film "Shamus" I doubt that it would have ever been made. At the hight
of his popularity back in 1973 Burt Reynolds could do nothing wrong
when it came to getting millions of movie goers to see any film that he
was in and "Shamus" is a perfect example of his enormous drawing power
back in those days.
You would have thought that the makers of "Shamus" would have given the movie a believable plot but right from the start it's totally unsound with a blowtorch, or flame-thrower, murder of Vincent Pappas and his girlfriend as their both in bed. The killers after setting the entire house on fire jump through the sky-window, in fire-proof suits, and rob the safe of millions of cut and uncut diamonds. They could have easily knocked off Pappas with a silencer gun or even knocked him out cold without drawing any attention to themselves by almost burning the entire house down!
The owner of the stolen diamonds a billionaire named E.J Hume who could have gotten the best detective agencies in the city, or the world, gets in touch with this down and out PI Shamus McCoy Hume's 53 choice! The other 52 private eyes he contacted turned down the job?. Shamus who's either too cheap or so weird that he doesn't even have a bed, in what looks like his Brooklyn loft, to sleep in. Shamus has a mattress attached to his pool table that he, and the many girlfriends and one-night stands that he has in the movie, sleeps on; a pool table on which we never see him pay any pool?
Getting $5,000.00 up front, and $5,000.00 after he finds E.J Hume's diamonds,Shamus goes on his way to find out just what happened to Pappas' stolen diamonds and who was responsible for his, and his girlfriend's's, murder. By this point the movie things really starts to spin out of control with now the US military being involved in some kind of illegal arms dealings by corrupt US Army Col. Hardcore that also involves the secretive E.J Hume.
You begin to wonder just what does Col. Hardcore have to do with E.J Hume's stolen diamonds and the Pappas' murders? As soon as were introduced to Col. Hardcore by Shamus' top squeeze in the movie Alexis Montaigne, who's brother Felix is also involved with E.J Hume in a company that he's a silent partner in, he's killed in broad daylight by E.J Hume's mobsters and both Shamus and Alexis are on the run for their lives.
Were never given to understand just what the connection is between E.J Hume's diamonds and the corrupt Col. Hardcore illegal arms dealings are and where in God's name are the tons and tons of military hardware going to? The Mafia the underground militias or to foreign or domestic terrorist organizations?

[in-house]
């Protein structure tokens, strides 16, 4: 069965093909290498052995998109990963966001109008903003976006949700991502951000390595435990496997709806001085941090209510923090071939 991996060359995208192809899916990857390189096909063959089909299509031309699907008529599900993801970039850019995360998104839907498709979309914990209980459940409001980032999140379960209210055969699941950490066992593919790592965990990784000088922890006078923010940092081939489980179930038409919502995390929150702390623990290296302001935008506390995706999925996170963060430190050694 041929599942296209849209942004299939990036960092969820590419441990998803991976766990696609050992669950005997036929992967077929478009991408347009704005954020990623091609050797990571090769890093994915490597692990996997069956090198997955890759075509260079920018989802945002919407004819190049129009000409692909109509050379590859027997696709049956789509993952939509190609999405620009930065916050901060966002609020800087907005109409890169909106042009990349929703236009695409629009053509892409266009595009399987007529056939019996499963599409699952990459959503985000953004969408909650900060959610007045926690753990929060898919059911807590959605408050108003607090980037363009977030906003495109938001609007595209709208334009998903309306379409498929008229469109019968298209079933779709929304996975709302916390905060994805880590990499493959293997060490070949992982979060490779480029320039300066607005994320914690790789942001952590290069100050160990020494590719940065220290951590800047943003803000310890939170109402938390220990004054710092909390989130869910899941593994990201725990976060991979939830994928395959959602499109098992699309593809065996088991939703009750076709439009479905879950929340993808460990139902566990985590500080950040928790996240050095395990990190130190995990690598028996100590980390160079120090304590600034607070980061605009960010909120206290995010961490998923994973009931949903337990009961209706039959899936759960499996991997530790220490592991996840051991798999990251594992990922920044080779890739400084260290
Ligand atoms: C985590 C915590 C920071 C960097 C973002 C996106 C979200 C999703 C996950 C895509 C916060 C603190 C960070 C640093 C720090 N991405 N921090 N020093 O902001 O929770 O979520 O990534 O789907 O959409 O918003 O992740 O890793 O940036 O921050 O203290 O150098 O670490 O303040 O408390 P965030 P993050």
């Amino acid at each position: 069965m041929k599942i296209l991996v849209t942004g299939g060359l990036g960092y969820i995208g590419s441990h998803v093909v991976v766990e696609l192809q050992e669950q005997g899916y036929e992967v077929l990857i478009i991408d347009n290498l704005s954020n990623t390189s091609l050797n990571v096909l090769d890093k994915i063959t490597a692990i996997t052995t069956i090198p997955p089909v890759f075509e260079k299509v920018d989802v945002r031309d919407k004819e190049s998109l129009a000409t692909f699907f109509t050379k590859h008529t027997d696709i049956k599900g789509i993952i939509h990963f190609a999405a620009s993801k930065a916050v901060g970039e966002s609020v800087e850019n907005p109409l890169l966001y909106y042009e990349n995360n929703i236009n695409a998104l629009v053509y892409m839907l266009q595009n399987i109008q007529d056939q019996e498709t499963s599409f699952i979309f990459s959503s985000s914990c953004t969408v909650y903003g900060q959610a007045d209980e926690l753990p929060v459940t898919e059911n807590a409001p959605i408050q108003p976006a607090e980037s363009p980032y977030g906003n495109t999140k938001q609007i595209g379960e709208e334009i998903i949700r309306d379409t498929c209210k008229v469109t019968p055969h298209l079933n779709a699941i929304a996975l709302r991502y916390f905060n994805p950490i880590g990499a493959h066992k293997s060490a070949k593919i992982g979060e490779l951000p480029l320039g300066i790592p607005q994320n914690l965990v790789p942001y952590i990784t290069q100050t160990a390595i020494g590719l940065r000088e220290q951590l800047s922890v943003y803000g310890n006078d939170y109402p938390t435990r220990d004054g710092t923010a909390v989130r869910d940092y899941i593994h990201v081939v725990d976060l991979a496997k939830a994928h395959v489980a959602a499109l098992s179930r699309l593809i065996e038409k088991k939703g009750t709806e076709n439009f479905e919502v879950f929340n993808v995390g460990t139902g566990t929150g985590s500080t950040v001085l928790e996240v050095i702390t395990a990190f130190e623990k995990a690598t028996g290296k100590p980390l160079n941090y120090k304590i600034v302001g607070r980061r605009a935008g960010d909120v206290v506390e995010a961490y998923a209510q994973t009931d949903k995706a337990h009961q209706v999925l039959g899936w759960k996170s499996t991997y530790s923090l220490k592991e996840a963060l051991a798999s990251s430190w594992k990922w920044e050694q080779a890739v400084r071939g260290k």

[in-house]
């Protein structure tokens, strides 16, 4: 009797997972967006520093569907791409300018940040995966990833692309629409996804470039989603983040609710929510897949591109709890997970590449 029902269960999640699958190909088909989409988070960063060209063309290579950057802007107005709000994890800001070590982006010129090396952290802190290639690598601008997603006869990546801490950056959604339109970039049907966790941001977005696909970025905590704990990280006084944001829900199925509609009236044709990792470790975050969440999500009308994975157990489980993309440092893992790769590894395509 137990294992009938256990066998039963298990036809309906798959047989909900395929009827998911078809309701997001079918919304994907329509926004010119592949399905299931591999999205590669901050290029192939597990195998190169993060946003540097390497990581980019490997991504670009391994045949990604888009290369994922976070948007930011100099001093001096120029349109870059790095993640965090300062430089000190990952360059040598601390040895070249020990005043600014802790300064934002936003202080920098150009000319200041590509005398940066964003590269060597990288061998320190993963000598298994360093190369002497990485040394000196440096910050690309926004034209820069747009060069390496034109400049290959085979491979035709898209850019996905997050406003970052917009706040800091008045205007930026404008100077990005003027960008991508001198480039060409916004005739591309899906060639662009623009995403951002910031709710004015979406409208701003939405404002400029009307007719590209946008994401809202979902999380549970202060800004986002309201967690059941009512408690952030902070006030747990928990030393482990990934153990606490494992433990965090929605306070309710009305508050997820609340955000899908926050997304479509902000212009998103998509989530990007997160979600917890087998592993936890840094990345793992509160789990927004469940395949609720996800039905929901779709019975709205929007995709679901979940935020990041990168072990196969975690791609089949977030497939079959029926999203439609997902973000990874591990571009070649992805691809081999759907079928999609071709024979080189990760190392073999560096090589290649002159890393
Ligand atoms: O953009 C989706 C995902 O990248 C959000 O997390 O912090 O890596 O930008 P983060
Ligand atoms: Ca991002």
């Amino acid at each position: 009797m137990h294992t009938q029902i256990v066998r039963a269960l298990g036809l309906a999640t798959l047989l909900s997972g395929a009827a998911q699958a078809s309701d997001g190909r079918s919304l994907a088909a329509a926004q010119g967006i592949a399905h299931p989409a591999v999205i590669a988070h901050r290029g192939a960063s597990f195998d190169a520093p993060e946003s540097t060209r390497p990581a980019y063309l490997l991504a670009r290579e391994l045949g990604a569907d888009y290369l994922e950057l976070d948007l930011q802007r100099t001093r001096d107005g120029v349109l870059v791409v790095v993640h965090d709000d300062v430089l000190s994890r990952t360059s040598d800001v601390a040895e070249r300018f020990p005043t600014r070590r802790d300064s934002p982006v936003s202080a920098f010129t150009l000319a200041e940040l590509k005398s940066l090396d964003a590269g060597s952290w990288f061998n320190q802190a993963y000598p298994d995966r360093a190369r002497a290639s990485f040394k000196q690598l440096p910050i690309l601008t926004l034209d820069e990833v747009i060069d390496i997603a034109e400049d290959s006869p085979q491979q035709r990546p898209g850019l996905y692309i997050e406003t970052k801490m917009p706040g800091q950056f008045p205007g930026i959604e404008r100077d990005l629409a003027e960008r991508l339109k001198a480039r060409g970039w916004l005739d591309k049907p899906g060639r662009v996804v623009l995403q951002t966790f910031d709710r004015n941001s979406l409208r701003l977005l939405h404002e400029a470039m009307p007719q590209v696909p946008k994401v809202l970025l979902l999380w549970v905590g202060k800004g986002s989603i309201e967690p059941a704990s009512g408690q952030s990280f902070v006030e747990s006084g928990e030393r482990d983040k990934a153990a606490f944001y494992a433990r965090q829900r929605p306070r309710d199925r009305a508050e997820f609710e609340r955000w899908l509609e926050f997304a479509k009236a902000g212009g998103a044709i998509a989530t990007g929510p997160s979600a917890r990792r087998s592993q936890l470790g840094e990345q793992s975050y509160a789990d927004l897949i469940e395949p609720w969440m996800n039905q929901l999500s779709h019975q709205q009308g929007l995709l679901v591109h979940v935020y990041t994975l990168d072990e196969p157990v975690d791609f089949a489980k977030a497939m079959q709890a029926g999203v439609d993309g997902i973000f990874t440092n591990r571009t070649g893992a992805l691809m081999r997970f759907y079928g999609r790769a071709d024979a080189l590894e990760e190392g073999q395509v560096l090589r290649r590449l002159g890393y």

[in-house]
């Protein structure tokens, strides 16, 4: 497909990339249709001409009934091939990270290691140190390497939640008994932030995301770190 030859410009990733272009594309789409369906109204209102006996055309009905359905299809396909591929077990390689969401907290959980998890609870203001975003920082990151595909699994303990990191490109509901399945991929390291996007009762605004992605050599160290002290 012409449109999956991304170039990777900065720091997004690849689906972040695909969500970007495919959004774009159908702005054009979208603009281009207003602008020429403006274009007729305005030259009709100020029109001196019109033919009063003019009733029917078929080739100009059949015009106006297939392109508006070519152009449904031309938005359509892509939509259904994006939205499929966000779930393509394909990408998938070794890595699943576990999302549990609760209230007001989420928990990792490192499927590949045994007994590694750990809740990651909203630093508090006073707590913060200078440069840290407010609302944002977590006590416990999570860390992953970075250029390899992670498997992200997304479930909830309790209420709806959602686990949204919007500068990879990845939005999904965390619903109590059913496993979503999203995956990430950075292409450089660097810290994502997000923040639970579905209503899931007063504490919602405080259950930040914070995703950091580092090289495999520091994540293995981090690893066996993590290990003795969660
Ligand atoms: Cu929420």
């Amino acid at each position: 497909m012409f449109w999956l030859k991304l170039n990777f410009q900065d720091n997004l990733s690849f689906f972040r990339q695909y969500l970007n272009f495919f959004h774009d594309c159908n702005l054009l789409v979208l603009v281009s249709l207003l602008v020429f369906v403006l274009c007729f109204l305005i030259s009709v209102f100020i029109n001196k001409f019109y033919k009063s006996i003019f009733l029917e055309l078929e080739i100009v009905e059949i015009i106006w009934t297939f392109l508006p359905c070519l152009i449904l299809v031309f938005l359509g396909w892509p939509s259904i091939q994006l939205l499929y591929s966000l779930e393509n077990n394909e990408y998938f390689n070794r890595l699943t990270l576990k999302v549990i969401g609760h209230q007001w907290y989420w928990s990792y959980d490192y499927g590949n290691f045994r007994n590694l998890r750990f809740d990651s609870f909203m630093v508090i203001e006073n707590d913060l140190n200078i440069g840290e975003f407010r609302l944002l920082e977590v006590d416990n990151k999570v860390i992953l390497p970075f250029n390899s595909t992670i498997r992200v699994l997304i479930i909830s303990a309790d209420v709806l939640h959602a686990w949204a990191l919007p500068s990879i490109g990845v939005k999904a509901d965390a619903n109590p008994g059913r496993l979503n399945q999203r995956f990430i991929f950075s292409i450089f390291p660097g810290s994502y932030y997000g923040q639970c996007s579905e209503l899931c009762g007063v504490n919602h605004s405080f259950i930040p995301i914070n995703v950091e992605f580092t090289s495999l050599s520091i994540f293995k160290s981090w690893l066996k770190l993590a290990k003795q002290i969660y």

Burt Reynolds' Shamus is anything but a decent guy in the movie with him almost strangling, with a sadistically gleeful grin on his face, two helpless persons to death in order to get information from them. This brutal as well as uncalled for action could have easily landed him behind bars in any country on earth for committing crimes against humanity.
Later in the movie Felix is kidnapped by E.J Hume's hoods and almost beaten to death and all you can do is just wonder why? Felix was working with Hume and his mob and at no time in the movie was Felix ever suspected to be turning, or ratting, on Hume? So why is he treated this way? Shamus breaks into Hume's mansion and instead of saving the badly beaten Felix from Hume's thugs and attack dogs gets him shot and killed instead! No wonder Alexis walked out on him at the end of the movie.
The final few minutes of the film is a jumble of shootings dog and fist fights as well as Burt Reynolds' Shamus almost breaking his neck as he, or what was obviously his double, missed grabbing on to a tree branch and landing smack dab on his head on the hard ground below.
The film wasn't a total loss, for me at least, since it had in it the world famous Nine Lives feline star Morris the Cat, who's name for some reason in the movie was just "Cat", as Burt Reynold's co-star and Shamus' room-mate. Morris was by far the most believable handsome and likable character, as well as the best actor, in the movie.